“Anyone who doesn’t take truth seriously in small matters cannot be trusted in large ones either.” – Albert Einstein
There are few things that are as powerful as the truth.
It might make some people uncomfortable but it’s always the right way to go. We can always live with it.
Most of us, if not all, have felt a need to exaggerate or tell a white lie. Ok, a raging storm of complete BS…
Fear. That’s what it most commonly comes down to.
A fear that what and who we are right now isn’t good enough. We think the other person has this image of us that we have to live up to. That we won’t get invited to the party with the cool kids unless we put on a good show.
We are social animals. We have a need to belong. But at what cost?
We tell this one lie. Then another to cover that one up. Then another. Then what happens? It crumbles. We get caught.
Even if we don’t get caught we’ll never feel like a real part of the group because we lied our way in. It’s not a relationship built out of mutual trust and respect. It’s one built out of fear. Fear of not belonging.
It’s natural to feel that fear. We have to have our tribe. If we’re honest about who we are instead of trying to be what we think others want us to be we’ll automatically gravitate towards a tribe where we can put our talents to use and where we can feel safe.
I’ve had experiences where people have told me lies in order to impress or mislead me. It’s always disappointing. But I understand why they do it.
I used to either avoid them or just ignore the lies and try to get out of working with them. Until I realized that this wasn’t productive for either one of us. It would lead to further frustrations where I felt like I had to make up lies not to work with them and they felt like I was leading them on. Which I was, hoping that they’d just take the hint sooner or later.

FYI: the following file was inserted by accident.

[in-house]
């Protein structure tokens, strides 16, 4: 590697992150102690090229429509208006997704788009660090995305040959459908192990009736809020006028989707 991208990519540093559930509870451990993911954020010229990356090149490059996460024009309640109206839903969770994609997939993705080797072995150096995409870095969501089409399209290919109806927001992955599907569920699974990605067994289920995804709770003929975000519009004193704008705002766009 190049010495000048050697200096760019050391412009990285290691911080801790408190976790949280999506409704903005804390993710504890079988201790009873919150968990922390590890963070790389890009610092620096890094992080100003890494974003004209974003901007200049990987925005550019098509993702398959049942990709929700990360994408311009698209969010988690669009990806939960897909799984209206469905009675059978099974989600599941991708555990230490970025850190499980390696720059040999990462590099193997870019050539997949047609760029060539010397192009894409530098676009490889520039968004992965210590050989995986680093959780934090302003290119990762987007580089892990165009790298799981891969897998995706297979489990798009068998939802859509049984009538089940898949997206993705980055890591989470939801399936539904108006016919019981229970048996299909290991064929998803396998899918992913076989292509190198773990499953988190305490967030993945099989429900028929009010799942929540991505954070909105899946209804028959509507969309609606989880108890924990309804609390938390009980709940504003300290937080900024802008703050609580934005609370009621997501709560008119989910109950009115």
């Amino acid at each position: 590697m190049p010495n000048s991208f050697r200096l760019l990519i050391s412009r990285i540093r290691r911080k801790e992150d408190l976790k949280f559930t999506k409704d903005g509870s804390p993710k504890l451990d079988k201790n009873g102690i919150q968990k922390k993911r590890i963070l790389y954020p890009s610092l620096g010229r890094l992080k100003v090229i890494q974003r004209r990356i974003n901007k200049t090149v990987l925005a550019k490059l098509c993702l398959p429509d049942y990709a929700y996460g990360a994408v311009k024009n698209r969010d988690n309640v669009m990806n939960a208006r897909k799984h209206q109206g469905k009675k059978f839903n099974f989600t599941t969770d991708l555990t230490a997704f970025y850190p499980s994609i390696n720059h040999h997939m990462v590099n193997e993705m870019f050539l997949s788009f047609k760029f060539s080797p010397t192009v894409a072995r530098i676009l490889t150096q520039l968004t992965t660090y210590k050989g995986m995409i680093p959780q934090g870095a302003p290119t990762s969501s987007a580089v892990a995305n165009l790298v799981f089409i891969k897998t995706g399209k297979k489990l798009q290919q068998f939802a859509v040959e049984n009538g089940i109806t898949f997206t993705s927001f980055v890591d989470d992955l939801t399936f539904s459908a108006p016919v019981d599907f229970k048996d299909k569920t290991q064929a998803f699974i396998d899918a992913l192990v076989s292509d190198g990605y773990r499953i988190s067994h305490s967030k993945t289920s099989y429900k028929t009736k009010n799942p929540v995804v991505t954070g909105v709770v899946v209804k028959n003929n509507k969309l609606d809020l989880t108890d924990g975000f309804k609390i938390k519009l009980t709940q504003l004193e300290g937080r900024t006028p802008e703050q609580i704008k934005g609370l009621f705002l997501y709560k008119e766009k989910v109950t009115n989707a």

It’s a waste of time and energy. I’ve found that the easiest way to deal with it is just being honest yourself. You can give people the chance to tell the truth, not by accusing but by asking: “Are you being honest with me?”.
What they choose to do after that is up to them, but we don’t have to play along by resorting to the same tactics. In a perfect situation the person admits this and explains why they did so. That can build trust and might be a foundation to build upon. If they keep insisting on it and you still feel unsure, go with your gut. If you go against it you’ll always have that doubt. And that’s NOT a good foundation.
It’s as easy as saying: “I don’t feel that I can trust you, which makes working together impossible.”.
And that’s really hard. We don’t want to hurt peoples feelings. But which is worse? Wasting both our time and energy or just ripping off the band aid and feeling the sting.
The very least you’ve done is to try to leave the person a little better off than when you found them. Now they’ve atleast had an honest chance to change.
“Even if you are a minority of one, the truth is the truth.” – Mahatma Gandhi